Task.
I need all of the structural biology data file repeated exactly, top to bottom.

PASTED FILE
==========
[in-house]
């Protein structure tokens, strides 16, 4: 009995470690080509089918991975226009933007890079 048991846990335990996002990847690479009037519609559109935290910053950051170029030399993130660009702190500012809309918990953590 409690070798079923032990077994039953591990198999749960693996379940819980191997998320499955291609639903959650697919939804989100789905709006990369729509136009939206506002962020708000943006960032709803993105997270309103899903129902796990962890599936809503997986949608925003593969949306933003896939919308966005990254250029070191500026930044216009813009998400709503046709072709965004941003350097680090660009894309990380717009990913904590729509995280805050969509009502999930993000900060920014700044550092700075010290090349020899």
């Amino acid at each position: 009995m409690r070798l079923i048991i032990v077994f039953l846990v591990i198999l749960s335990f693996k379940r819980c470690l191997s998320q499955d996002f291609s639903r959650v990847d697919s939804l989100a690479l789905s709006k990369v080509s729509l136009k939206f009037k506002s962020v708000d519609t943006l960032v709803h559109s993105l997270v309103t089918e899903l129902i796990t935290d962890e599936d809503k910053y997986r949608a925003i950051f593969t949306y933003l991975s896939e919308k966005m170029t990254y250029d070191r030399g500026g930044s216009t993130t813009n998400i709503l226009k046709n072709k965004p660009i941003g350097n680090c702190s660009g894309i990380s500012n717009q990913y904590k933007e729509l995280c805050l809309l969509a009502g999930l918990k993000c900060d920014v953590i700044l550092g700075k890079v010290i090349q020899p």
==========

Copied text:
[in-house]
């Protein structure tokens, strides 16, 4: 009995470690080509089918991975226009933007890079 048991846990335990996002990847690479009037519609559109935290910053950051170029030399993130660009702190500012809309918990953590 409690070798079923032990077994039953591990198999749960693996379940819980191997998320499955291609639903959650697919939804989100789905709006990369729509136009939206506002962020708000943006960032709803993105997270309103899903129902796990962890599936809503997986949608925003593969949306933003896939919308966005990254250029070191500026930044216009813009998400709503046709072709965004941003350097680090660009894309990380717009990913904590729509995280805050969509009502999930993000900060920014700044550092700075010290090349020899």
């Amino acid at each position: 009995m409690r070798l079923i048991i032990v077994f039953l846990v591990i198999l749960s335990f693996k379940r819980c470690l191997s998320q499955d996002f291609s639903r959650v990847d697919s939804l989100a690479l789905s709006k990369v080509s729509l136009k939206f009037k506002s962020v708000d519609t943006l960032v709803h559109s993105l997270v309103t089918e899903l129902i796990t935290d962890e599936d809503k910053y997986r949608a925003i950051f593969t949306y933003l991975s896939e919308k966005m170029t990254y250029d070191r030399g500026g930044s216009t993130t813009n998400i709503l226009k046709n072709k965004p660009i941003g350097n680090c702190s660009g894309i990380s500012n717009q990913y904590k933007e729509l995280c805050l809309l969509a009502g999930l918990k993000c900060d920014v953590i700044l550092g700075k890079v010290i090349q020899p």